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The most inscrutable 2 minutes in sports

In the days when I was a degenerate gambler (and proud of it), I would often wander over to the local dog track. After a while I figured out there was no sense bothering to handicap. The form meant nothing. Good dogs ran bad. Bad dogs ran good. The puppies would all collide into one another and the handful of greyhounds that didn't get run over or banged into would usually finish ahead of the rest of the pack. It was sheer chaos.

It wasn't that long ago that this appeared to be one of the most talented and consistent group of 3-year-olds ever assembled. Uncle Mo looked like the second coming of Seattle Slew.


I didn't know it at the time, but those nights spent at places called Wonderland, Raynham and Seabrook -- may they all rest in peace -- prepared me for this year's Kentucky Derby.

This isn't a horse race. It is mass confusion. Who will win? Your guess is as good as mine. This year that's all any of us can do -- guess.

It wasn't that long ago that this appeared to be one of the most talented and consistent group of 3-year-olds ever assembled. Uncle Mo looked like the second coming of Seattle Slew. To Honor and Serve, brilliant late in his 2-year-old year, seemed to have unlimited potential. The Factor was scary fast. Dialed In had a stretch kick that reminded you of Forego.

With less than three weeks to go to the Derby, Uncle Mo is a mystery, To Honor and Serve ran himself off the Derby trail and The Factor was no factor in the Arkansas Derby. Premier Pegasus, who rose to No. 1 in California, was sent to the sidelines with an injury before the Santa Anita Derby. That's the same Santa Anita Derby that was won by a horse coming off a victory in a maiden race. Soldat, who looked so good winning the Fountain of Youth, looked ordinary in the Florida Derby.

The last five Derby preps have been won by horses that have paid $52.40, $40.20, $19.40, $12.60 and $29.80, and not one of those horses was on anyone's Top Ten list before their surprising wins. Since The Factor won the March 19 Rebel, there have been nine graded preps for the Derby, none of them won by the favorite.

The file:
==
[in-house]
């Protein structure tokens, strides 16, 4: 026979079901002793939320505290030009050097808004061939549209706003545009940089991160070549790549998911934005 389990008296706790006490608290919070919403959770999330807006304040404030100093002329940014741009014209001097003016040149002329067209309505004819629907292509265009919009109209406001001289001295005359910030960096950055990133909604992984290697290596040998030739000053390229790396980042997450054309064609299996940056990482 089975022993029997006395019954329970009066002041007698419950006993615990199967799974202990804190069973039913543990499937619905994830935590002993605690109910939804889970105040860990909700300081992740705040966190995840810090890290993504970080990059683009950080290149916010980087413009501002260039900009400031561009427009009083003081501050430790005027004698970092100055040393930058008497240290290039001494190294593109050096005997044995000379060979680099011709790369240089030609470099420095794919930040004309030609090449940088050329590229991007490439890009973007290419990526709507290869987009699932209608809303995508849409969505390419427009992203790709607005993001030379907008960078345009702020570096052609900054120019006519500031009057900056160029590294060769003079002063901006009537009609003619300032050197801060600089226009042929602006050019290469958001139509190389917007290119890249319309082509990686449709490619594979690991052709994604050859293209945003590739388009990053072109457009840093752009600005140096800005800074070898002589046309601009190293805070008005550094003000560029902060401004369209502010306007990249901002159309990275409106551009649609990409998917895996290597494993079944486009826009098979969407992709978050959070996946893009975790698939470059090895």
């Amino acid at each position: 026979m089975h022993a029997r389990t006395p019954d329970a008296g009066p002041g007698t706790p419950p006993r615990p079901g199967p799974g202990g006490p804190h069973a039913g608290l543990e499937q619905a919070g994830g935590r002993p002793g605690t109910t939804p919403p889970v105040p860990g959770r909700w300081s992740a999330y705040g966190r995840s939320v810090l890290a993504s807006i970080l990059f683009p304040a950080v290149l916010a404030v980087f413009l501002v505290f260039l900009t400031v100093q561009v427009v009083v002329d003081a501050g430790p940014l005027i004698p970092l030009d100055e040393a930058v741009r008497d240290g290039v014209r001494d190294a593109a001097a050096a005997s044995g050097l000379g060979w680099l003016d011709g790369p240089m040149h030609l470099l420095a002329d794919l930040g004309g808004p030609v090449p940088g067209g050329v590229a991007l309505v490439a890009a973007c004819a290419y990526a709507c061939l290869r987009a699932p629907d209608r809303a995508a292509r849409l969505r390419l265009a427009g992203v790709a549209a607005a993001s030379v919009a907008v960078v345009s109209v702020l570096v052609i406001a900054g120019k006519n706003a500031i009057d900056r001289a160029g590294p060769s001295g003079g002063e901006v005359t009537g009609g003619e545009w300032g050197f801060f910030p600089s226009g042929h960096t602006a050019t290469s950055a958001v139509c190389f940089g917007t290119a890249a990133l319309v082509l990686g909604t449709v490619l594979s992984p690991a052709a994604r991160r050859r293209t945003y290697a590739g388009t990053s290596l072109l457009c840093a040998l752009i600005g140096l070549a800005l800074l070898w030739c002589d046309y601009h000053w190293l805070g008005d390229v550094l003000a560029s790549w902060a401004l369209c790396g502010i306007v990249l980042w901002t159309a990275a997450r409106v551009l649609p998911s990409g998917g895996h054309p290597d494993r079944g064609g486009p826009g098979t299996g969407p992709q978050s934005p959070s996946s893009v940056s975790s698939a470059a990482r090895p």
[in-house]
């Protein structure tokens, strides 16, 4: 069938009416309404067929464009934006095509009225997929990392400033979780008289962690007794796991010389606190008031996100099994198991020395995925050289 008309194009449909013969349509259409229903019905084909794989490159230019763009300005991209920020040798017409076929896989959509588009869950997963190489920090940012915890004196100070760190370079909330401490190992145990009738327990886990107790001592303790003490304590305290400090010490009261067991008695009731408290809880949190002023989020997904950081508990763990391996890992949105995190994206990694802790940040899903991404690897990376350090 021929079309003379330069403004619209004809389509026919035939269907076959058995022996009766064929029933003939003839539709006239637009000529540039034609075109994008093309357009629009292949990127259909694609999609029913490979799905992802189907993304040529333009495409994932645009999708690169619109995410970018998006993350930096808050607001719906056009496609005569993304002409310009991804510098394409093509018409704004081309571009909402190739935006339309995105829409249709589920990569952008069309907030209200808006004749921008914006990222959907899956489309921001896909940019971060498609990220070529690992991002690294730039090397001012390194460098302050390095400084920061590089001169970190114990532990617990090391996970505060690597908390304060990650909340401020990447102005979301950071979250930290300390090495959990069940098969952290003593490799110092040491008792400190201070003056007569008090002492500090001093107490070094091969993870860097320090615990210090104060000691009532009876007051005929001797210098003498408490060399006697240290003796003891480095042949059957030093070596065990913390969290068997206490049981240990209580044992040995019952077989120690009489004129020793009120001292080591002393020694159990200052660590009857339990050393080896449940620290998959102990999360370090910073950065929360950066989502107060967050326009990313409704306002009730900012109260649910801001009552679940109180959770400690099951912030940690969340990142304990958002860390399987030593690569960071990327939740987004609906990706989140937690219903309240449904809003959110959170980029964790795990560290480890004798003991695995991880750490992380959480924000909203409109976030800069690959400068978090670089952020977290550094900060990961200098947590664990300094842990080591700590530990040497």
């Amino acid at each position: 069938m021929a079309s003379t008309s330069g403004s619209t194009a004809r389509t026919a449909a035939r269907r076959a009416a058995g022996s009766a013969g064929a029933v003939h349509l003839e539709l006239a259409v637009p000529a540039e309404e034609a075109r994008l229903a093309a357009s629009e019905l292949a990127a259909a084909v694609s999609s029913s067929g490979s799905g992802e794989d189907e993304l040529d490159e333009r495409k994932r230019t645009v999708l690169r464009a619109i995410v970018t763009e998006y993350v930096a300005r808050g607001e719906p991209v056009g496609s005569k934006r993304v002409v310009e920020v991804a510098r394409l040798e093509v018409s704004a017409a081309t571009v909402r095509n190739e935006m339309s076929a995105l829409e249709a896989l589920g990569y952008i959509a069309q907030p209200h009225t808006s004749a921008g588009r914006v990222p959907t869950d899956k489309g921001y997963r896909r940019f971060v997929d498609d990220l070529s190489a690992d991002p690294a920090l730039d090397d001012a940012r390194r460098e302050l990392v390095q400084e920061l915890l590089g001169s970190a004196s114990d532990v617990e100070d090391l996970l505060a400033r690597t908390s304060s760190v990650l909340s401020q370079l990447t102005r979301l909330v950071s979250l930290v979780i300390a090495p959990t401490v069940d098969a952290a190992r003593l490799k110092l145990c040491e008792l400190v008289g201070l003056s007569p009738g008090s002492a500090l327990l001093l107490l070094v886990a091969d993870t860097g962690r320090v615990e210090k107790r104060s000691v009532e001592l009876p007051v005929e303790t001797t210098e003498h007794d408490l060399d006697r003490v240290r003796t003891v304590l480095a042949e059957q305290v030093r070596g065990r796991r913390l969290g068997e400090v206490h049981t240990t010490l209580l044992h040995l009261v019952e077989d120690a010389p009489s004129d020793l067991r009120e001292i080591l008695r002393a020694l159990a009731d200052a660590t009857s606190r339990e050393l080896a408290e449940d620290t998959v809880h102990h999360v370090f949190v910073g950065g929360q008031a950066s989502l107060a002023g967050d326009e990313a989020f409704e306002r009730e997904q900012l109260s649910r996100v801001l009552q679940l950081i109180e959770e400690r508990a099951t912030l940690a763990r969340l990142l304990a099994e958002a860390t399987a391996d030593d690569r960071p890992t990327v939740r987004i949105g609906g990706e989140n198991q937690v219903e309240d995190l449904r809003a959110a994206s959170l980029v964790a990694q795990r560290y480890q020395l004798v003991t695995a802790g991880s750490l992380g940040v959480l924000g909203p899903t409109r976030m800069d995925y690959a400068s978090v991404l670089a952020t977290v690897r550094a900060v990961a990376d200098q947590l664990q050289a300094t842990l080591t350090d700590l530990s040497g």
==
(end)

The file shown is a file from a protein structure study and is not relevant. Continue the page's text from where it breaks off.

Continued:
Of late, only Dialed In, the Florida Derby winner, has been able to come through when expected. But even he was beaten as the 1-5 favorite in a March 6 allowance.

Will Uncle Mo rebound? Is Archarcharch for real? Who will get into trouble in the 20-horse rodeo? Who will stay out of trouble? What about the European horse, Master of Hounds? Does he have a chance? Why did The Factor run such a stinker in the Arkansas Derby? Is Nehro a serious Derby contender or the jacket of choice of Austin Powers?

You have questions. I don't have answers.

I suppose there are two ways of looking at this:

The glass-is-half-full guy might be saying this is the most wonderful, perplexing handicapping riddle ever. This person is crazy.


The glass-is-half-full guy might be saying this is the most wonderful, perplexing handicapping riddle ever. Figure this brainteaser out, out-handicap your pari-mutuel rivals and you might just be holding a winning superfecta ticket worth $498,234.80. This is the guy who has a firm opinion on someone. He has convinced himself that Decisive Moment is going to run the race of his life. This person is crazy.

The glass-is-half-empty guy is probably saying his gambling dollars might be better spent playing keno. He understands that there is no way to figure this out and that all he can do is spend hours handicapping, get a massive headache and, in the end, lose his money. I fall into that camp.

Which takes me back to my dog playing days. I tried everything. I read once that the one and the eight had the advantage because they were less likely to get into traffic problems. I tried to play around with times, figuring out which dogs were the fastest. I would follow dogs that got into a ton of trouble yet still managed to turn in big efforts. Nothing worked. I was hopeless.

I figured out that I could never figure it out, which is when I decided to just have some fun, play in small amounts and have a beer or two (something I would never do while gambling at a thoroughbred track).

For this Derby, I am wondering if I might not be better off with a dartboard or boxing the 1-4-6-8-9-14 in the trifecta and superfecta. (The numbers that have been retired by the Boston Red Sox).

There are still two-and-a-half weeks to figure this mess out and, I swear, I will try. You have to bet on the Kentucky Derby and you have to try to pick the winner. To do anything else is un-American. But confident? How could anyone possibly be?

Bill Finley is an award-winning racing writer whose work has appeared in The New York Times, USA Today and Sports Illustrated. Contact him at wnfinley@aol.com.